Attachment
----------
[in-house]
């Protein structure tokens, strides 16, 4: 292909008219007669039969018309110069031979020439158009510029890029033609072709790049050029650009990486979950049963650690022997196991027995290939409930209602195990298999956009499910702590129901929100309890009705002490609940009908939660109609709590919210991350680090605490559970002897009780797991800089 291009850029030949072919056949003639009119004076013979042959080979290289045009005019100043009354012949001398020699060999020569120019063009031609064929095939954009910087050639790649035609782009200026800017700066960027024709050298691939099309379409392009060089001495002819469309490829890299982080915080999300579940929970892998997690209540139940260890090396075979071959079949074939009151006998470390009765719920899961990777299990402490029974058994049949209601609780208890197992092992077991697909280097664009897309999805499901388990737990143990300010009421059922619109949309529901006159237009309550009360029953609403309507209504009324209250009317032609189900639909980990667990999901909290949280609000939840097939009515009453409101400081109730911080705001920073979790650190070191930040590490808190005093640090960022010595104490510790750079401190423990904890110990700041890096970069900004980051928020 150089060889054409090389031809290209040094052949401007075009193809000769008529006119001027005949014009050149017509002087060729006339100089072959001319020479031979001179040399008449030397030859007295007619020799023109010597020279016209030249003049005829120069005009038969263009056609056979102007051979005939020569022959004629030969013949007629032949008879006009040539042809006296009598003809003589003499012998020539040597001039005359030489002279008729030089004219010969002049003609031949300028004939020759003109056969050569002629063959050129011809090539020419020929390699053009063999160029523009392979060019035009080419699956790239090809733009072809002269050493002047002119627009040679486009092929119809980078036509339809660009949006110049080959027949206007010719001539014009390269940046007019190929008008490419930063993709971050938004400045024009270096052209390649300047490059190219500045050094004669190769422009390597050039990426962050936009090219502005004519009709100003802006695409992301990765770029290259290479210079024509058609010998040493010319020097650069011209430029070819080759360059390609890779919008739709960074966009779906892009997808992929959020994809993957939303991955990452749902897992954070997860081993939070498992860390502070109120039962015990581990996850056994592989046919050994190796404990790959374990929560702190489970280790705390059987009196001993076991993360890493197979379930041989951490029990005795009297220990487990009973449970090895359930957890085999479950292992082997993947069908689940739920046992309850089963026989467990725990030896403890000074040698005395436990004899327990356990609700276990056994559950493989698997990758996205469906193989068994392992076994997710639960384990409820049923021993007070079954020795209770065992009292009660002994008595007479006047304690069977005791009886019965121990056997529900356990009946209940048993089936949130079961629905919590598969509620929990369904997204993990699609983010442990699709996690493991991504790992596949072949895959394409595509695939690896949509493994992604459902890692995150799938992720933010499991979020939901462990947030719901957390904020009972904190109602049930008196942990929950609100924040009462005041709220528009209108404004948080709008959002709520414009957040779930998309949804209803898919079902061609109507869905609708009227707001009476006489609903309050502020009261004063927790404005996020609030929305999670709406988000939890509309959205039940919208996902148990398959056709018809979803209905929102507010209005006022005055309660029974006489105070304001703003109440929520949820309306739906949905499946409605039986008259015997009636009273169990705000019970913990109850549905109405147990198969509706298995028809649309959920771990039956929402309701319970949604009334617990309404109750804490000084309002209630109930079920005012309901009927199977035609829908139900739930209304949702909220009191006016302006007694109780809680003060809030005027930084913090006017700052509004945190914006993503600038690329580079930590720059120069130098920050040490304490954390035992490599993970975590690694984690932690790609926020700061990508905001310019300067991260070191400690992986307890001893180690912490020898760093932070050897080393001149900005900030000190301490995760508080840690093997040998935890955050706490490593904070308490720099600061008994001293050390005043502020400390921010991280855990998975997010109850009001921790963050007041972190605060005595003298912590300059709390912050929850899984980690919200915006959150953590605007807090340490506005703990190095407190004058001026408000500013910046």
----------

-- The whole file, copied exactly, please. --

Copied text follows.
[in-house]
């Protein structure tokens, strides 16, 4: 292909008219007669039969018309110069031979020439158009510029890029033609072709790049050029650009990486979950049963650690022997196991027995290939409930209602195990298999956009499910702590129901929100309890009705002490609940009908939660109609709590919210991350680090605490559970002897009780797991800089 291009850029030949072919056949003639009119004076013979042959080979290289045009005019100043009354012949001398020699060999020569120019063009031609064929095939954009910087050639790649035609782009200026800017700066960027024709050298691939099309379409392009060089001495002819469309490829890299982080915080999300579940929970892998997690209540139940260890090396075979071959079949074939009151006998470390009765719920899961990777299990402490029974058994049949209601609780208890197992092992077991697909280097664009897309999805499901388990737990143990300010009421059922619109949309529901006159237009309550009360029953609403309507209504009324209250009317032609189900639909980990667990999901909290949280609000939840097939009515009453409101400081109730911080705001920073979790650190070191930040590490808190005093640090960022010595104490510790750079401190423990904890110990700041890096970069900004980051928020 150089060889054409090389031809290209040094052949401007075009193809000769008529006119001027005949014009050149017509002087060729006339100089072959001319020479031979001179040399008449030397030859007295007619020799023109010597020279016209030249003049005829120069005009038969263009056609056979102007051979005939020569022959004629030969013949007629032949008879006009040539042809006296009598003809003589003499012998020539040597001039005359030489002279008729030089004219010969002049003609031949300028004939020759003109056969050569002629063959050129011809090539020419020929390699053009063999160029523009392979060019035009080419699956790239090809733009072809002269050493002047002119627009040679486009092929119809980078036509339809660009949006110049080959027949206007010719001539014009390269940046007019190929008008490419930063993709971050938004400045024009270096052209390649300047490059190219500045050094004669190769422009390597050039990426962050936009090219502005004519009709100003802006695409992301990765770029290259290479210079024509058609010998040493010319020097650069011209430029070819080759360059390609890779919008739709960074966009779906892009997808992929959020994809993957939303991955990452749902897992954070997860081993939070498992860390502070109120039962015990581990996850056994592989046919050994190796404990790959374990929560702190489970280790705390059987009196001993076991993360890493197979379930041989951490029990005795009297220990487990009973449970090895359930957890085999479950292992082997993947069908689940739920046992309850089963026989467990725990030896403890000074040698005395436990004899327990356990609700276990056994559950493989698997990758996205469906193989068994392992076994997710639960384990409820049923021993007070079954020795209770065992009292009660002994008595007479006047304690069977005791009886019965121990056997529900356990009946209940048993089936949130079961629905919590598969509620929990369904997204993990699609983010442990699709996690493991991504790992596949072949895959394409595509695939690896949509493994992604459902890692995150799938992720933010499991979020939901462990947030719901957390904020009972904190109602049930008196942990929950609100924040009462005041709220528009209108404004948080709008959002709520414009957040779930998309949804209803898919079902061609109507869905609708009227707001009476006489609903309050502020009261004063927790404005996020609030929305999670709406988000939890509309959205039940919208996902148990398959056709018809979803209905929102507010209005006022005055309660029974006489105070304001703003109440929520949820309306739906949905499946409605039986008259015997009636009273169990705000019970913990109850549905109405147990198969509706298995028809649309959920771990039956929402309701319970949604009334617990309404109750804490000084309002209630109930079920005012309901009927199977035609829908139900739930209304949702909220009191006016302006007694109780809680003060809030005027930084913090006017700052509004945190914006993503600038690329580079930590720059120069130098920050040490304490954390035992490599993970975590690694984690932690790609926020700061990508905001310019300067991260070191400690992986307890001893180690912490020898760093932070050897080393001149900005900030000190301490995760508080840690093997040998935890955050706490490593904070308490720099600061008994001293050390005043502020400390921010991280855990998975997010109850009001921790963050007041972190605060005595003298912590300059709390912050929850899984980690919200915006959150953590605007807090340490506005703990190095407190004058001026408000500013910046």